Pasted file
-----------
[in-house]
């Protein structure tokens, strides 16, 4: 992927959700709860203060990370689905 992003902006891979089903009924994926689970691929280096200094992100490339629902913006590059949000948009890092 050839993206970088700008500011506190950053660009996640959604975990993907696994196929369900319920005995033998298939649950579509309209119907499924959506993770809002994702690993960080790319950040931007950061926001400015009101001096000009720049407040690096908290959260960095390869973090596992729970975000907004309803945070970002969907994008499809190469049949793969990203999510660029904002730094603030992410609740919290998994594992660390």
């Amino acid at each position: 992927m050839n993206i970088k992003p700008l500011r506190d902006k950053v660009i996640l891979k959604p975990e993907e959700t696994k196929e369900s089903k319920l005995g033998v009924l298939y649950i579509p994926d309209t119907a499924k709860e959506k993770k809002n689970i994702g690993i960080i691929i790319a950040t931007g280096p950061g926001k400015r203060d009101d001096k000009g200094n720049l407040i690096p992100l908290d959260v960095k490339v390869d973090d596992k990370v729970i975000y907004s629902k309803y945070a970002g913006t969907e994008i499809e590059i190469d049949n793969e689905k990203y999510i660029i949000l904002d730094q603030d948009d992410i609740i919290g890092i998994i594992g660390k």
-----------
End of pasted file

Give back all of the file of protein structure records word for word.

[in-house]
């Protein structure tokens, strides 16, 4: 992927959700709860203060990370689905 992003902006891979089903009924994926689970691929280096200094992100490339629902913006590059949000948009890092 050839993206970088700008500011506190950053660009996640959604975990993907696994196929369900319920005995033998298939649950579509309209119907499924959506993770809002994702690993960080790319950040931007950061926001400015009101001096000009720049407040690096908290959260960095390869973090596992729970975000907004309803945070970002969907994008499809190469049949793969990203999510660029904002730094603030992410609740919290998994594992660390």
């Amino acid at each position: 992927m050839n993206i970088k992003p700008l500011r506190d902006k950053v660009i996640l891979k959604p975990e993907e959700t696994k196929e369900s089903k319920l005995g033998v009924l298939y649950i579509p994926d309209t119907a499924k709860e959506k993770k809002n689970i994702g690993i960080i691929i790319a950040t931007g280096p950061g926001k400015r203060d009101d001096k000009g200094n720049l407040i690096p992100l908290d959260v960095k490339v390869d973090d596992k990370v729970i975000y907004s629902k309803y945070a970002g913006t969907e994008i499809e590059i190469d049949n793969e689905k990203y999510i660029i949000l904002d730094q603030d948009d992410i609740i919290g890092i998994i594992g660390k």